“Duel”: Naw, It Ain’t “Jaws” On Wheels

Cover of "Duel (Collector's Edition)"

Cover of Duel (Collector’s Edition)

Man-made cars and the interstate highway system are not the modern wonders to make us forget, and not be shocked by, the strange brutality in human behavior.  Indeed, it is on the interstate that businessman David Mann (Dennis Weaver)—in Steven Spielberg‘s Duel (1971)—encounters a stranger who tries to off him with a tanker truck, the reason for which is never revealed.  It is activity as absurd as it is horrible.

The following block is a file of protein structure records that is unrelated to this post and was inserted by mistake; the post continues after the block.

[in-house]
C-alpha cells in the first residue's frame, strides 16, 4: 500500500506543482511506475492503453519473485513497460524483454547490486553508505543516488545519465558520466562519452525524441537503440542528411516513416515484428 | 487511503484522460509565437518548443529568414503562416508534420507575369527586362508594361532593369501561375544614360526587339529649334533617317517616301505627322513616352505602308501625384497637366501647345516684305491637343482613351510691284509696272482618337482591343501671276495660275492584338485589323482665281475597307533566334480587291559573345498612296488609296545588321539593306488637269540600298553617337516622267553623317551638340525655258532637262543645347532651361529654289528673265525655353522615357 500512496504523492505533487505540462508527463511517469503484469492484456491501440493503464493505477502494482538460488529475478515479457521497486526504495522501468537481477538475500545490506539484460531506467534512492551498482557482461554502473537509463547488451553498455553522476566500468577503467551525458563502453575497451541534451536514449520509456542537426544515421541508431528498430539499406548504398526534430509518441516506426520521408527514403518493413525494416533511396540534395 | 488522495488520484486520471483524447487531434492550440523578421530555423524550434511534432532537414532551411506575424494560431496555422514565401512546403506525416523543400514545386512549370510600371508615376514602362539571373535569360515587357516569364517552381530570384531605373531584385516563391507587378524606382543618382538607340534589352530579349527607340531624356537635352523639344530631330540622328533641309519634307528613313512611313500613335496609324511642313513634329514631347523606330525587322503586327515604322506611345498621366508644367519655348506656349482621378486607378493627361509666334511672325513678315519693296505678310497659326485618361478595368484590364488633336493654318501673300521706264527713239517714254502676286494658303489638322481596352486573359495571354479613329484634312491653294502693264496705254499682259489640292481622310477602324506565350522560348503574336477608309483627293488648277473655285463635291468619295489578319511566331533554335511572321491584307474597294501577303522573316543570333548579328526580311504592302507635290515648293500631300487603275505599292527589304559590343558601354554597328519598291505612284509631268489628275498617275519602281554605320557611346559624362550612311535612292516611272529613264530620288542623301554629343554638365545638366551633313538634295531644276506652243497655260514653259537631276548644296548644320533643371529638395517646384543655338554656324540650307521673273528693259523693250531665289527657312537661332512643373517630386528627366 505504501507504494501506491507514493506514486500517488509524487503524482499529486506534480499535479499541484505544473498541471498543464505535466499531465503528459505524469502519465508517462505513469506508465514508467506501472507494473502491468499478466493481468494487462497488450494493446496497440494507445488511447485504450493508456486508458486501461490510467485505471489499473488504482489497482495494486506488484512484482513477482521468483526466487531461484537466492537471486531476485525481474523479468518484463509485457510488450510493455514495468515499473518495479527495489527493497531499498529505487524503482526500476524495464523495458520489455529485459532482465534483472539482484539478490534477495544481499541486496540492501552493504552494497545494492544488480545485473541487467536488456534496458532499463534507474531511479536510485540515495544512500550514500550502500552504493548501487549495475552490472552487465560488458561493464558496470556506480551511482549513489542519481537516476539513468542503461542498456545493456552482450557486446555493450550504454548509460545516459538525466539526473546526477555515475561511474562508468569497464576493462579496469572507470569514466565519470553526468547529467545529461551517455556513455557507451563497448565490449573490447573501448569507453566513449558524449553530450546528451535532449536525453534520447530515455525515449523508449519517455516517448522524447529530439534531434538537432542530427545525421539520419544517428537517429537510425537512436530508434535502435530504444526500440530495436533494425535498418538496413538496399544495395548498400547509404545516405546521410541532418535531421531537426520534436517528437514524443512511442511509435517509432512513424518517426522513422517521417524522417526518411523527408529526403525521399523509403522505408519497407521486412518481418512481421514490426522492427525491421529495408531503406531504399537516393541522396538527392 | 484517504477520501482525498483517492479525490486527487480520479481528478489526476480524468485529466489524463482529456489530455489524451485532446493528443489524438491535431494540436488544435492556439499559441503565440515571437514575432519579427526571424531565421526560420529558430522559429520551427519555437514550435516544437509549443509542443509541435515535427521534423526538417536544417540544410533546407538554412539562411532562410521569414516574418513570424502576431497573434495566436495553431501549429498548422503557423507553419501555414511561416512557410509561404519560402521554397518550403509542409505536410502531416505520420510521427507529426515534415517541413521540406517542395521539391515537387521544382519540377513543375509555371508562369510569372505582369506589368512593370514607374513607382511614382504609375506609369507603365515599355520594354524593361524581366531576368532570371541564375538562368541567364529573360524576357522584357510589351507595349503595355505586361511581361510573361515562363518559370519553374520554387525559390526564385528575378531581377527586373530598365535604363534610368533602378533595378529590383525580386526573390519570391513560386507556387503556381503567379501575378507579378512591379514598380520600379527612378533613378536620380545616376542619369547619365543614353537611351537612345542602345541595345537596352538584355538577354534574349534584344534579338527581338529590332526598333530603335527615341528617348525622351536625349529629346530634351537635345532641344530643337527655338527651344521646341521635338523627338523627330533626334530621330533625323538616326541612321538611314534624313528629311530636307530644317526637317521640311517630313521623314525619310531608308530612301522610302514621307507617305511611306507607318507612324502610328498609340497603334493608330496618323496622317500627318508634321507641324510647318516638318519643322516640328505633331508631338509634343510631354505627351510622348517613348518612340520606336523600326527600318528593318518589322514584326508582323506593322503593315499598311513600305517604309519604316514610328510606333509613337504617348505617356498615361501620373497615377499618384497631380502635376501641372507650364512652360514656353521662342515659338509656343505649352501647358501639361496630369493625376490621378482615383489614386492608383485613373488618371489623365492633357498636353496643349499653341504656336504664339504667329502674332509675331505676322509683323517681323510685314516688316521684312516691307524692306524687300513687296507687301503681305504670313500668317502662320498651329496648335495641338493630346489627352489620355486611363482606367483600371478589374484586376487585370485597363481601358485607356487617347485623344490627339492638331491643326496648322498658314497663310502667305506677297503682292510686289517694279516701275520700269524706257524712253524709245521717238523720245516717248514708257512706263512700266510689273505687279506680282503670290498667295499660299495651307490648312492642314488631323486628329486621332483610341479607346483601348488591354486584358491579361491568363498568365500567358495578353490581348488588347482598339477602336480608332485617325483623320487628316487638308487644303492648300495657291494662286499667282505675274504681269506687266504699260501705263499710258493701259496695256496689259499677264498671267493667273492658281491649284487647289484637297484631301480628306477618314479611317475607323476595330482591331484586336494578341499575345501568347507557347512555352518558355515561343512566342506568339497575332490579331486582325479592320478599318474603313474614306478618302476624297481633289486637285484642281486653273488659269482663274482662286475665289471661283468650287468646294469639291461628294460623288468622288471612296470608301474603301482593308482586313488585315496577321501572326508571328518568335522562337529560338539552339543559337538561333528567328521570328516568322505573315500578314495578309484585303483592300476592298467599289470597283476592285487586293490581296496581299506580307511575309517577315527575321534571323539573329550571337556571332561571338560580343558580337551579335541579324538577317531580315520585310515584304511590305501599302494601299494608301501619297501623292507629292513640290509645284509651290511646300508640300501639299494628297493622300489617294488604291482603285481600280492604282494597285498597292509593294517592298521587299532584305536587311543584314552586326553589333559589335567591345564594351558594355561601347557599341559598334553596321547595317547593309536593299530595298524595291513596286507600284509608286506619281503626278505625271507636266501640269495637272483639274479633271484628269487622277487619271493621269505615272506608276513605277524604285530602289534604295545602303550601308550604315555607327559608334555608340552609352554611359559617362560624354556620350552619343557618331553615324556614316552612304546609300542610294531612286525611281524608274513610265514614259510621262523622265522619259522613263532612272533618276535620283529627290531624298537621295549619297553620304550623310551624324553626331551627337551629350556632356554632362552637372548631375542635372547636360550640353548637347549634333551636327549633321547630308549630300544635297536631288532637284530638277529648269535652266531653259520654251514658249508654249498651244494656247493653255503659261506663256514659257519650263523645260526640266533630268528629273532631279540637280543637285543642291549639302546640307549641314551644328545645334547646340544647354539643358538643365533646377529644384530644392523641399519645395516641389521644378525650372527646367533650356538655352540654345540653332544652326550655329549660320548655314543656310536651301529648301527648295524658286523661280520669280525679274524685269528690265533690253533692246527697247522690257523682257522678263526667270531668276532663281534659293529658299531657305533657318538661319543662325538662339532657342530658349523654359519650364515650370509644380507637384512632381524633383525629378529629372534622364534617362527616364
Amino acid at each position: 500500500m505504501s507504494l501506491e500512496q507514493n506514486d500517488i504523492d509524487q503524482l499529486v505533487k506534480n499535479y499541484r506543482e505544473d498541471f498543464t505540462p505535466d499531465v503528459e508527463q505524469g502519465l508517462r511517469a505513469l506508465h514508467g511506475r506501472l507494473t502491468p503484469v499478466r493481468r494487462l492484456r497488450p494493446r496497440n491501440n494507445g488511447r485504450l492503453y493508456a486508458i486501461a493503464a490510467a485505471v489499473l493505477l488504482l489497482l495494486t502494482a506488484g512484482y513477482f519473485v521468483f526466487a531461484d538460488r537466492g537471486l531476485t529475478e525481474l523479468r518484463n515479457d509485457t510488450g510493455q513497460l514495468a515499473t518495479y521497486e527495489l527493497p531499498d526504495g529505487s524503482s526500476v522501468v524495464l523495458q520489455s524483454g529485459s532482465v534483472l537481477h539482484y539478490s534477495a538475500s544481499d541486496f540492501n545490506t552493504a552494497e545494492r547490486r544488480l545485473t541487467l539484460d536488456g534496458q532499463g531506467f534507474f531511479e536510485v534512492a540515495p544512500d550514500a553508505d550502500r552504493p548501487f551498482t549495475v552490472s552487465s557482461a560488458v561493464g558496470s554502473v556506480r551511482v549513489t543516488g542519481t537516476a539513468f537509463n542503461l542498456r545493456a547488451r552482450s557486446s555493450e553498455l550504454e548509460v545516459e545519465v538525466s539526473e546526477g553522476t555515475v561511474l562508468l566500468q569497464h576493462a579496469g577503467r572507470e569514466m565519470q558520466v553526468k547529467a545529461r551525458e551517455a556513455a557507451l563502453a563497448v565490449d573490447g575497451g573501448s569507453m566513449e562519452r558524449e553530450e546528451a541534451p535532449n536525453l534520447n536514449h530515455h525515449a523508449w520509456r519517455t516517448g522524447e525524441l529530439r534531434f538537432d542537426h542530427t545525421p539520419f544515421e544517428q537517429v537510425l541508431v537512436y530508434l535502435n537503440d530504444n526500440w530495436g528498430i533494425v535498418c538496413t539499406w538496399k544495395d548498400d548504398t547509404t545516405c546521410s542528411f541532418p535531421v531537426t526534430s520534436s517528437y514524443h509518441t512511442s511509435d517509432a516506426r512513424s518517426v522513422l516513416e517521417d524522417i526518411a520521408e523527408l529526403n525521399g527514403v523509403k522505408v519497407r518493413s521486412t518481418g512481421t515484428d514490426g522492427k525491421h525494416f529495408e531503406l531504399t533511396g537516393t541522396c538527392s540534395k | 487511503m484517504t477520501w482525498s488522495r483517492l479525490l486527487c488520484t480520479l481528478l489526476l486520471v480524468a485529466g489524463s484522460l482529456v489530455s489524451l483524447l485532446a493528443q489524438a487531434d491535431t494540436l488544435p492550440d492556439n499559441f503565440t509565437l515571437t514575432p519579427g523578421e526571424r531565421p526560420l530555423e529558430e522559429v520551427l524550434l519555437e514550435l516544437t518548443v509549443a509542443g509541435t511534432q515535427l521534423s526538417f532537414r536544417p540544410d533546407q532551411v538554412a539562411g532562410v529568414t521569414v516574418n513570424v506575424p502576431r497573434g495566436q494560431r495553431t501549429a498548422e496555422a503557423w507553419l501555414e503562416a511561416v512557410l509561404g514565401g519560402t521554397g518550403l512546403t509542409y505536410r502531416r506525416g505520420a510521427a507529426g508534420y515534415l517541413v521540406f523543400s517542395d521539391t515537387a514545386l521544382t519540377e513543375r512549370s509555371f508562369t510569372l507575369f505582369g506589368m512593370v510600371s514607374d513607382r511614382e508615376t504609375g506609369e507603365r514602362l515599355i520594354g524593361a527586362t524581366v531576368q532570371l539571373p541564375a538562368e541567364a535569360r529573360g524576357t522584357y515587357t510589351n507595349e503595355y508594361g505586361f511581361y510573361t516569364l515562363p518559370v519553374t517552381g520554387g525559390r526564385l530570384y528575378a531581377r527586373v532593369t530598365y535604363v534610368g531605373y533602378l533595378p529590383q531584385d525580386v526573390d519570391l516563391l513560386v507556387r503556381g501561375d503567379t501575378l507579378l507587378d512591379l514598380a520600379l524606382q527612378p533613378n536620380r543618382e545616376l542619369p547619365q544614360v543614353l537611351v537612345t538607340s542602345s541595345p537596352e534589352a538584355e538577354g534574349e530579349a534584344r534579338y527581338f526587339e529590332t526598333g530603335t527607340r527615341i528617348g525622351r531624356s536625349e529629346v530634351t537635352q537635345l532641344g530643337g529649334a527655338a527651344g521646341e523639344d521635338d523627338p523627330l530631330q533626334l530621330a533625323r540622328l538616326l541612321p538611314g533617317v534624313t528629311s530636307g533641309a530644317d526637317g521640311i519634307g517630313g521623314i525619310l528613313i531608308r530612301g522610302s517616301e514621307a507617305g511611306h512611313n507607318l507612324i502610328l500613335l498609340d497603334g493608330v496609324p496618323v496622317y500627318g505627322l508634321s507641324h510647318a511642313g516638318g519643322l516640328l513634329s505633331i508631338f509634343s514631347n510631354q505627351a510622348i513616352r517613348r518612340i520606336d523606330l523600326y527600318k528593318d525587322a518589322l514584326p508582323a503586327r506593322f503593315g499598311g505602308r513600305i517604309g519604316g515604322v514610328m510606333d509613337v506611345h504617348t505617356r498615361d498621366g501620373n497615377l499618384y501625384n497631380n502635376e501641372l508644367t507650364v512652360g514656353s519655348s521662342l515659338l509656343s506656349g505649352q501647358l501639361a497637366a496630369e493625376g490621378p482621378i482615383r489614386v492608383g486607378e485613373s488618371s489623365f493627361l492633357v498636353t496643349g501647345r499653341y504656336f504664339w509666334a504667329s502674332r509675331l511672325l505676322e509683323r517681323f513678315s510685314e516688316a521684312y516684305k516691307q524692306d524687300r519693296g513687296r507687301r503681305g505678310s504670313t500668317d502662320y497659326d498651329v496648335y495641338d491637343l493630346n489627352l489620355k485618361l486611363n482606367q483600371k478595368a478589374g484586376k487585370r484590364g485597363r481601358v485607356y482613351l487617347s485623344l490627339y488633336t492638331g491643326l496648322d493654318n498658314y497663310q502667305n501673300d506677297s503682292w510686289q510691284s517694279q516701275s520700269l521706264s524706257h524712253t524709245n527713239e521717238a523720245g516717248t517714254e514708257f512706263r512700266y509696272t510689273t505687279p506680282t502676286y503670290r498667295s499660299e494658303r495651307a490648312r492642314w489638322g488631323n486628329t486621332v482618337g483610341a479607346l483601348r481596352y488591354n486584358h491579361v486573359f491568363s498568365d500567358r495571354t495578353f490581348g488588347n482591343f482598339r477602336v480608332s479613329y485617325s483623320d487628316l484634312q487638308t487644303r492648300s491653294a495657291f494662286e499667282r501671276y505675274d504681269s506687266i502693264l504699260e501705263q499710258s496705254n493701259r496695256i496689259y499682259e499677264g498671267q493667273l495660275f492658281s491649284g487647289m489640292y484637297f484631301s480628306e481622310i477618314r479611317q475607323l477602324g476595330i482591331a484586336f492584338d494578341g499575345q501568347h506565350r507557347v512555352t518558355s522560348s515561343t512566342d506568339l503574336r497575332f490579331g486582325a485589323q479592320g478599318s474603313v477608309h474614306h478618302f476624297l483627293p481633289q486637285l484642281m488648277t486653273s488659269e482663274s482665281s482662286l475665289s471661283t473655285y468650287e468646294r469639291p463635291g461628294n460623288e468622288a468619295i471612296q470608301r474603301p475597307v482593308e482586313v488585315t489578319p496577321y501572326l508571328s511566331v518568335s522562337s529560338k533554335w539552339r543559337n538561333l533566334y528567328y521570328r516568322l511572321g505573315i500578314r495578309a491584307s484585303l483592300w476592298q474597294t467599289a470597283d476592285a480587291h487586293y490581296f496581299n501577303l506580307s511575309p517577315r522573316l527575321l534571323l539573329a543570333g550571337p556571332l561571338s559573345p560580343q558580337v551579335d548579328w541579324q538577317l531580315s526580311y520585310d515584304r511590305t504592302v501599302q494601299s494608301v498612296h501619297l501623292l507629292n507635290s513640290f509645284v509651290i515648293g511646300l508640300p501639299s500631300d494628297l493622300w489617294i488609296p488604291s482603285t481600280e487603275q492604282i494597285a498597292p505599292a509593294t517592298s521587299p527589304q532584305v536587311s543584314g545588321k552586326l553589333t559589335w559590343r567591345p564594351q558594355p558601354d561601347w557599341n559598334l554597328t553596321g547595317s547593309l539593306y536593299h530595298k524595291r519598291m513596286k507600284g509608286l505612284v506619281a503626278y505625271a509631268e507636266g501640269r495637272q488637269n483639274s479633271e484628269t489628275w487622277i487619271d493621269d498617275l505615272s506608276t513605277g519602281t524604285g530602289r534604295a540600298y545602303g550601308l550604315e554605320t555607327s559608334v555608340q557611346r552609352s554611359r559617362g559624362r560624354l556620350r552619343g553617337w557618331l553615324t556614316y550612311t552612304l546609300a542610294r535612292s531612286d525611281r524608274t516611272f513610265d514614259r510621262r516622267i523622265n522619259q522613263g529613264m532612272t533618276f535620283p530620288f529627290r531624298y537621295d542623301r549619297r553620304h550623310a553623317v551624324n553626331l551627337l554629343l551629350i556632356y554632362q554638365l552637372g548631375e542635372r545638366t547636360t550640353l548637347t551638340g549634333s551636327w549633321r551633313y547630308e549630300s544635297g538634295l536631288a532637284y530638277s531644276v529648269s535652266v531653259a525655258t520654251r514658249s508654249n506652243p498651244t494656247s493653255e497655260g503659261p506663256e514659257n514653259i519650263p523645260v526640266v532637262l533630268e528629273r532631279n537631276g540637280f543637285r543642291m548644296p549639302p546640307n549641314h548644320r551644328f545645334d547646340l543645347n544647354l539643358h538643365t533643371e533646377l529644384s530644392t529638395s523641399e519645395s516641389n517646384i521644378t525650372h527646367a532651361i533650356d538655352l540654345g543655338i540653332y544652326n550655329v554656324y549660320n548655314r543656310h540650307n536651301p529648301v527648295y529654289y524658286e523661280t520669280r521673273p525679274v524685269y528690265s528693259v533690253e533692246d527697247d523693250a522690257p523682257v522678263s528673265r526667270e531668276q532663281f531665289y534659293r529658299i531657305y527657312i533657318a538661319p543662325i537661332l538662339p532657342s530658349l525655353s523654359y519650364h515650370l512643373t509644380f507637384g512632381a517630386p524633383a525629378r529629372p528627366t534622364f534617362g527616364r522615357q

Spielberg’s first notable success, Duel is a made-for-TV action thriller which has been called “Jaws on wheels” except that it’s a better flick than Master Steven’s Jaws.  It has a shaky climax, but is consistently fun and nicely economical.  The smart script is by Richard Matheson, and Weaver is constantly on screen but never abandoned by skill.  As well, Duel is one of those many 1970s films enamored of rural American settings, as though it is only in these pristine outdoor places that insights about life may be had.


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